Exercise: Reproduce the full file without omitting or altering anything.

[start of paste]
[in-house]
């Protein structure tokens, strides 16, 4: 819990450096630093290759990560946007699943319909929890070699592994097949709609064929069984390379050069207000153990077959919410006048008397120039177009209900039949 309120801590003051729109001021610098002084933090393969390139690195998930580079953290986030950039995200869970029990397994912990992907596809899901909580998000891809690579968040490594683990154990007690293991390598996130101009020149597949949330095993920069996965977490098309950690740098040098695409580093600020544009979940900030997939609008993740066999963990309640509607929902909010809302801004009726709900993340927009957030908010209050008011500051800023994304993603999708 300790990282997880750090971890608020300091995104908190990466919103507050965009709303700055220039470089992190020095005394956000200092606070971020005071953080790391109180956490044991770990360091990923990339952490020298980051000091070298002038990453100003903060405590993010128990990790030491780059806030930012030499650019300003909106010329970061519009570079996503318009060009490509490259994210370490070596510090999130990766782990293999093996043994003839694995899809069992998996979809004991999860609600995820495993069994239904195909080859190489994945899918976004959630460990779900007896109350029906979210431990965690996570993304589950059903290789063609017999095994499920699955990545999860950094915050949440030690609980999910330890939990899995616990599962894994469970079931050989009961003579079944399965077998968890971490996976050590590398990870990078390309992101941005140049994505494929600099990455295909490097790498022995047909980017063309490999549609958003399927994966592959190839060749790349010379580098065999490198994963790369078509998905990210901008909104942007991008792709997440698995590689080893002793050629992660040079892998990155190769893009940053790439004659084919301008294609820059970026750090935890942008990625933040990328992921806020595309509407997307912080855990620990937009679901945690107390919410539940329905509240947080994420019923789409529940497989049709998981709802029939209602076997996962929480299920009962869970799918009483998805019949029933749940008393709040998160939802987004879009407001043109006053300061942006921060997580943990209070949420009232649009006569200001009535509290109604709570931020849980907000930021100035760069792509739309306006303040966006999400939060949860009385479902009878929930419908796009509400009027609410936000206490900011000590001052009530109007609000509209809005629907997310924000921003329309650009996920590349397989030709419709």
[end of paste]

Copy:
[in-house]
């Protein structure tokens, strides 16, 4: 819990450096630093290759990560946007699943319909929890070699592994097949709609064929069984390379050069207000153990077959919410006048008397120039177009209900039949 309120801590003051729109001021610098002084933090393969390139690195998930580079953290986030950039995200869970029990397994912990992907596809899901909580998000891809690579968040490594683990154990007690293991390598996130101009020149597949949330095993920069996965977490098309950690740098040098695409580093600020544009979940900030997939609008993740066999963990309640509607929902909010809302801004009726709900993340927009957030908010209050008011500051800023994304993603999708 300790990282997880750090971890608020300091995104908190990466919103507050965009709303700055220039470089992190020095005394956000200092606070971020005071953080790391109180956490044991770990360091990923990339952490020298980051000091070298002038990453100003903060405590993010128990990790030491780059806030930012030499650019300003909106010329970061519009570079996503318009060009490509490259994210370490070596510090999130990766782990293999093996043994003839694995899809069992998996979809004991999860609600995820495993069994239904195909080859190489994945899918976004959630460990779900007896109350029906979210431990965690996570993304589950059903290789063609017999095994499920699955990545999860950094915050949440030690609980999910330890939990899995616990599962894994469970079931050989009961003579079944399965077998968890971490996976050590590398990870990078390309992101941005140049994505494929600099990455295909490097790498022995047909980017063309490999549609958003399927994966592959190839060749790349010379580098065999490198994963790369078509998905990210901008909104942007991008792709997440698995590689080893002793050629992660040079892998990155190769893009940053790439004659084919301008294609820059970026750090935890942008990625933040990328992921806020595309509407997307912080855990620990937009679901945690107390919410539940329905509240947080994420019923789409529940497989049709998981709802029939209602076997996962929480299920009962869970799918009483998805019949029933749940008393709040998160939802987004879009407001043109006053300061942006921060997580943990209070949420009232649009006569200001009535509290109604709570931020849980907000930021100035760069792509739309306006303040966006999400939060949860009385479902009878929930419908796009509400009027609410936000206490900011000590001052009530109007609000509209809005629907997310924000921003329309650009996920590349397989030709419709």